Three and a half years ago I posted this, a journal entry I wrote shortly after visiting the comarca Ngobe Bugle. A ‘comarca’ is more or less equivalent to our Native American reservations. The indigenous people of Panama, of which one tribe was called the Ngobe, were a nomadic people that gradually had less and less land on which they could roam. The city grew, and the government claimed rights over their land. Finally, the Ngobe had nowhere else to travel and settled in a certain region of Panama.
The trouble is, though, that nomadic farming practices — in short, much of their way of life — are not sustainable on a single plot. The soil was quickly drained of its nutrients, and the economic gap between the indigenous and the city grew. Fast forward a number of years later and now these people are some of the most impoverished of Panama, still fighting for their rights.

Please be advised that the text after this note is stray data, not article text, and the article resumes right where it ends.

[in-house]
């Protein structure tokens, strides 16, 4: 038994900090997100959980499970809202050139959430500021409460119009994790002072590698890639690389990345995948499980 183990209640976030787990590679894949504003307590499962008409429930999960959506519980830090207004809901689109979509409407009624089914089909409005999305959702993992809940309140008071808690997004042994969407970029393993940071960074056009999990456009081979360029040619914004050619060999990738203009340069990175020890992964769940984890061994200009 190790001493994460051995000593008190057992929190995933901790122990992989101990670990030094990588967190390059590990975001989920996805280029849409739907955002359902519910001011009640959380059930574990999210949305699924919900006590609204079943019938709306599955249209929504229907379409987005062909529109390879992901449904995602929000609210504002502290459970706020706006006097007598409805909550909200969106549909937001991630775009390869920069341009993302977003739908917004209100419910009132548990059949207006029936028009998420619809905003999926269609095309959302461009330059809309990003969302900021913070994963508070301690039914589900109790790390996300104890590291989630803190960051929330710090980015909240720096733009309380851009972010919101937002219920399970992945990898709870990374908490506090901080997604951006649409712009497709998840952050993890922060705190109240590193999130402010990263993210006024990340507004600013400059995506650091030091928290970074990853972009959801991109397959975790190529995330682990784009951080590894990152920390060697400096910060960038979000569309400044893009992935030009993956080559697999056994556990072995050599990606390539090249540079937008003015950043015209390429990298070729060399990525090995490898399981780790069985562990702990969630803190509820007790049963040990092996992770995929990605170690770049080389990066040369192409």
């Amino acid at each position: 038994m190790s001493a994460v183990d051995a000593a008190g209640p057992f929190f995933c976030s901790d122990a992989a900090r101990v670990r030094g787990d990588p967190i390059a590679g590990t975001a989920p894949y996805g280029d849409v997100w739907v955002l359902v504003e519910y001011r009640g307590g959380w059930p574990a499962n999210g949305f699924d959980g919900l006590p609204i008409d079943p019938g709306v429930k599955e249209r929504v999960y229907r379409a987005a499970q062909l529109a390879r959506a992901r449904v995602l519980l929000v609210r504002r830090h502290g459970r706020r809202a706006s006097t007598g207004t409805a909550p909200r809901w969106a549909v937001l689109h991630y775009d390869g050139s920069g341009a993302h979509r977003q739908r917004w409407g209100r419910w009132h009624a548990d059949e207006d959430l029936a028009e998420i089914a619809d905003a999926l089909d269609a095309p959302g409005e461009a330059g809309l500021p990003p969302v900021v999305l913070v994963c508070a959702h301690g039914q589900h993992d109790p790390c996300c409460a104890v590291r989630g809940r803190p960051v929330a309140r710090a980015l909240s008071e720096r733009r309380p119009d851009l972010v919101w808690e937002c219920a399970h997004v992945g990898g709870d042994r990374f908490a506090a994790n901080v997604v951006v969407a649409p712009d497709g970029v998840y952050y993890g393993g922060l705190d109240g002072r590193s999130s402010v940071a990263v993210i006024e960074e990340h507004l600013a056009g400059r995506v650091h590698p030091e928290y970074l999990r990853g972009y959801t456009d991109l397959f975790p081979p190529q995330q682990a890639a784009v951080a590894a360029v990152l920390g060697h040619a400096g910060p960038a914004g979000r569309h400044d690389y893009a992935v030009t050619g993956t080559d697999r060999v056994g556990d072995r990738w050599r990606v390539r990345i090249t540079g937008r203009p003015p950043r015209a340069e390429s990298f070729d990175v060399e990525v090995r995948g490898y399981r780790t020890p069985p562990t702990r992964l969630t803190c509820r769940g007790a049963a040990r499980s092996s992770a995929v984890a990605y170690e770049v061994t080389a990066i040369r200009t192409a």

Almost four years ago, my friends and I visited that region and began Few for Change, a non-profit organization dedicating towards raising scholarships that cover tuition, food, and any other basic needs a underprivileged child would need to stay in school. Education, we believe, is the only way to break this cycle of poverty.
This week, my friends and I return to Panama for our third scholarship ceremony, meeting our older students and welcoming the new. We will need all the luck we have to dredge out our former language abilities, but we’re excited to return back to where it all started.
Updates to come.